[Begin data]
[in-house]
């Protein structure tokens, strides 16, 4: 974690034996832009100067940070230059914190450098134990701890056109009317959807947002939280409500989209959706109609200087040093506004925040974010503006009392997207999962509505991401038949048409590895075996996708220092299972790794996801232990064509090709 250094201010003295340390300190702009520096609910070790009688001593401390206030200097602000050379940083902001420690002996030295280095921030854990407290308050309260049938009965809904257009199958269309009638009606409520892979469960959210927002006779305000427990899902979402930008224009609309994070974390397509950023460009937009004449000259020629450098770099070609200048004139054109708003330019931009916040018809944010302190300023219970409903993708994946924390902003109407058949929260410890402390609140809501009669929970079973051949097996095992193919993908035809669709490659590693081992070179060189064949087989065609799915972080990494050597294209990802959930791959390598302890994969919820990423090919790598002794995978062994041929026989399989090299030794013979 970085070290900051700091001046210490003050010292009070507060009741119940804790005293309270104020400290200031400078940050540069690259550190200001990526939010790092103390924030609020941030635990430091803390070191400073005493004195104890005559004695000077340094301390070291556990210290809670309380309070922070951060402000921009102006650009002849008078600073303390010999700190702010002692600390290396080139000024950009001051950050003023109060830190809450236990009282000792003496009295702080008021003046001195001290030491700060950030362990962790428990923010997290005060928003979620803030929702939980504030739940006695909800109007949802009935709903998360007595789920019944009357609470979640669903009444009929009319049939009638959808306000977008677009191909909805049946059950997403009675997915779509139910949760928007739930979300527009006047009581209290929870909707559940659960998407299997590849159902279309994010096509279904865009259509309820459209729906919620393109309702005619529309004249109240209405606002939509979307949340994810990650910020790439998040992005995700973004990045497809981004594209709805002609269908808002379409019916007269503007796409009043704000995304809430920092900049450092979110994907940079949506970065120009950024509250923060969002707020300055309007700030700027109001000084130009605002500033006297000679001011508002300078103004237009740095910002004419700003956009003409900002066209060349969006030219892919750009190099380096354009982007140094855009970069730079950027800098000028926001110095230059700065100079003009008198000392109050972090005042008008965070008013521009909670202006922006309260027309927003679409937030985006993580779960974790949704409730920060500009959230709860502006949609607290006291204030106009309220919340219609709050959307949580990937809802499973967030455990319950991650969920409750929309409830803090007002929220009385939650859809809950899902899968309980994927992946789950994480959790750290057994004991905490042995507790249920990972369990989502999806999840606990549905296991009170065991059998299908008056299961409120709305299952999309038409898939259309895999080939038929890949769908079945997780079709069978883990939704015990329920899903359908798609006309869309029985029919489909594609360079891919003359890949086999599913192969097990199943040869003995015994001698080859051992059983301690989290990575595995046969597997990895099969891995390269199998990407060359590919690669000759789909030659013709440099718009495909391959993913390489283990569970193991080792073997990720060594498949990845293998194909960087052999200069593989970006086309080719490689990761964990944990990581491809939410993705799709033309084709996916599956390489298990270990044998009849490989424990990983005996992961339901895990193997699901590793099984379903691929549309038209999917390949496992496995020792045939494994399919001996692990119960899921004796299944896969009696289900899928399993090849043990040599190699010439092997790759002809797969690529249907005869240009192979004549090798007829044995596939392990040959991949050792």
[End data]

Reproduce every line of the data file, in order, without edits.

[in-house]
């Protein structure tokens, strides 16, 4: 974690034996832009100067940070230059914190450098134990701890056109009317959807947002939280409500989209959706109609200087040093506004925040974010503006009392997207999962509505991401038949048409590895075996996708220092299972790794996801232990064509090709 250094201010003295340390300190702009520096609910070790009688001593401390206030200097602000050379940083902001420690002996030295280095921030854990407290308050309260049938009965809904257009199958269309009638009606409520892979469960959210927002006779305000427990899902979402930008224009609309994070974390397509950023460009937009004449000259020629450098770099070609200048004139054109708003330019931009916040018809944010302190300023219970409903993708994946924390902003109407058949929260410890402390609140809501009669929970079973051949097996095992193919993908035809669709490659590693081992070179060189064949087989065609799915972080990494050597294209990802959930791959390598302890994969919820990423090919790598002794995978062994041929026989399989090299030794013979 970085070290900051700091001046210490003050010292009070507060009741119940804790005293309270104020400290200031400078940050540069690259550190200001990526939010790092103390924030609020941030635990430091803390070191400073005493004195104890005559004695000077340094301390070291556990210290809670309380309070922070951060402000921009102006650009002849008078600073303390010999700190702010002692600390290396080139000024950009001051950050003023109060830190809450236990009282000792003496009295702080008021003046001195001290030491700060950030362990962790428990923010997290005060928003979620803030929702939980504030739940006695909800109007949802009935709903998360007595789920019944009357609470979640669903009444009929009319049939009638959808306000977008677009191909909805049946059950997403009675997915779509139910949760928007739930979300527009006047009581209290929870909707559940659960998407299997590849159902279309994010096509279904865009259509309820459209729906919620393109309702005619529309004249109240209405606002939509979307949340994810990650910020790439998040992005995700973004990045497809981004594209709805002609269908808002379409019916007269503007796409009043704000995304809430920092900049450092979110994907940079949506970065120009950024509250923060969002707020300055309007700030700027109001000084130009605002500033006297000679001011508002300078103004237009740095910002004419700003956009003409900002066209060349969006030219892919750009190099380096354009982007140094855009970069730079950027800098000028926001110095230059700065100079003009008198000392109050972090005042008008965070008013521009909670202006922006309260027309927003679409937030985006993580779960974790949704409730920060500009959230709860502006949609607290006291204030106009309220919340219609709050959307949580990937809802499973967030455990319950991650969920409750929309409830803090007002929220009385939650859809809950899902899968309980994927992946789950994480959790750290057994004991905490042995507790249920990972369990989502999806999840606990549905296991009170065991059998299908008056299961409120709305299952999309038409898939259309895999080939038929890949769908079945997780079709069978883990939704015990329920899903359908798609006309869309029985029919489909594609360079891919003359890949086999599913192969097990199943040869003995015994001698080859051992059983301690989290990575595995046969597997990895099969891995390269199998990407060359590919690669000759789909030659013709440099718009495909391959993913390489283990569970193991080792073997990720060594498949990845293998194909960087052999200069593989970006086309080719490689990761964990944990990581491809939410993705799709033309084709996916599956390489298990270990044998009849490989424990990983005996992961339901895990193997699901590793099984379903691929549309038209999917390949496992496995020792045939494994399919001996692990119960899921004796299944896969009696289900899928399993090849043990040599190699010439092997790759002809797969690529249907005869240009192979004549090798007829044995596939392990040959991949050792």